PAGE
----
14ymedio, Juan Diego Rodríguez, Havana, 24 September 2022 — On an island with more than a thousand political prisoners, the patron saint of prisoners has become the image before which countless Cuban families pray. On September 24, the patron saint of inmates received flowers and candles in her parish on Cuba Street, in Old Havana, under the watchful eye of a police operation with uniformed and civilian agents.
Dressed mostly in white, in honor of the Virgin and the great orisha Obbatalá, with whom the Virgin is syncretized in the Santeria religion, residents from the vicinity arrived throughout the day and also others who traveled from distant municipalities. Most of them were united by a special reason: to pray for people locked up in prison, in a country with more than 90,000 prisoners.
From early in the morning, several tables were placed outside the temple for the private sale of prints, religious accessories, flowers and other offerings dedicated to the Virgin. But inflation hurt the enthusiasm of buyers, who widened their eyes when they heard that each candle cost 50 pesos. Many decided to retrace their steps and enter the temple empty-handed.
The flowers also were more expensive, and the small bouquets, with only a few butterflies, cost 100 pesos, while others a little more elaborate and with more variety cost about 400. For residents of the poor neighborhood of San Isidro, where the church of Nuestra Señora de la Merced is located, paying such prices means a choice between putting something on the table and spending a good part of their salary on stems and petals.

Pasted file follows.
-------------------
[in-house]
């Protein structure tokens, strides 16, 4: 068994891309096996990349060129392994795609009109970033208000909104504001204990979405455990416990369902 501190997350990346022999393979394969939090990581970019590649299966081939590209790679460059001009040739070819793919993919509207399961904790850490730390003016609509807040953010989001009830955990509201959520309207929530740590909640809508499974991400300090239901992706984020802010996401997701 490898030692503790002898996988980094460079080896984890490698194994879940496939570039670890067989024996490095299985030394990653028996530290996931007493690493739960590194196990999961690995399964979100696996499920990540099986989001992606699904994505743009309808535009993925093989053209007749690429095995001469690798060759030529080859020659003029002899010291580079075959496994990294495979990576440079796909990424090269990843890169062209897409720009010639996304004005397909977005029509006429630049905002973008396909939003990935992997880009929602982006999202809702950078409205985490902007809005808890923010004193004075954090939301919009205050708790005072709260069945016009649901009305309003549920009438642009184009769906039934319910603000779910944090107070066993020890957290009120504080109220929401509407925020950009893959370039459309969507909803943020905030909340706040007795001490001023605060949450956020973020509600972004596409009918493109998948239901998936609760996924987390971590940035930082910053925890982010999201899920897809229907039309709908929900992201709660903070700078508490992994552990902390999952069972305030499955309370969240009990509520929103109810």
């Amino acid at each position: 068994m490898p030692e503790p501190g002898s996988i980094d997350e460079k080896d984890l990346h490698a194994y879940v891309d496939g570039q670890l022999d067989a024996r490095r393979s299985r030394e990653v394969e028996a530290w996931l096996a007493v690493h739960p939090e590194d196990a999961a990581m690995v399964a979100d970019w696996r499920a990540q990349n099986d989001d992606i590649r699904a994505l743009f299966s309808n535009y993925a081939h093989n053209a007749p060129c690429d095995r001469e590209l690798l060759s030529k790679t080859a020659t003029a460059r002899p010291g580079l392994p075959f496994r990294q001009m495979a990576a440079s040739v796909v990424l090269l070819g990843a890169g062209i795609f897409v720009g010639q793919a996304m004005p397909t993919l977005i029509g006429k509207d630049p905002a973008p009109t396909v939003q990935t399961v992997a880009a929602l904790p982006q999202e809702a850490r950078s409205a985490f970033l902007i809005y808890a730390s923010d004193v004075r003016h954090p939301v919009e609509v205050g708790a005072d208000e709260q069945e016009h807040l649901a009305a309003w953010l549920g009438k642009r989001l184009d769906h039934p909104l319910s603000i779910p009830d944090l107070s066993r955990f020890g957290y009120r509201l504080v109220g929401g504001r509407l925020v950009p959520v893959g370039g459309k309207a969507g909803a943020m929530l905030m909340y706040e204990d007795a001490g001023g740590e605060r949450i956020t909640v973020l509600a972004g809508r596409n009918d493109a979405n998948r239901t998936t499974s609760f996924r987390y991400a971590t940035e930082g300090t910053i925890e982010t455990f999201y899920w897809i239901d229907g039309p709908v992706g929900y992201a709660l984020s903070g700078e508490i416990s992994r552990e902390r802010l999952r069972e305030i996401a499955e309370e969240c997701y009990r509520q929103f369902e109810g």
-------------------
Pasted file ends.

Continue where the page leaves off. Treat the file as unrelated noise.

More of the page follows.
The priest who accompanied the prayer requested a plea “for the future of the Cuban homeland and the children.” The request was followed by entreaties and hands that came together to pray. There was also no shortage of those who brought an image of a relative sentenced to prison to accompany them inside the church and at the time of approaching the altar with the image of the Virgin.
In other parts of Havana, such as the mouth of the Almendares River, a group of practitioners of Santeria also joined in a ceremony to remember the orisha as the “creator of the earth and sculptor of being.” White clothes were more common in the city throughout the day, and there was no shortage of domestic ceremonies with prayers for Cubans imprisoned in the hands of traffickers and coyotes during their migratory route.
The numerous Cuban women, especially those over 50, who were named “Mercedes” or “Mercy,” in honor of the Virgin, also celebrated, although on this occasion white meringue cakes — so characteristic of these syncretic celebrations — were scarce due to the lack of flour and eggs. The economic crisis forced Cubans to celebrate more modestly but just as emotionally as in other years.
Translated by Regina Anavy
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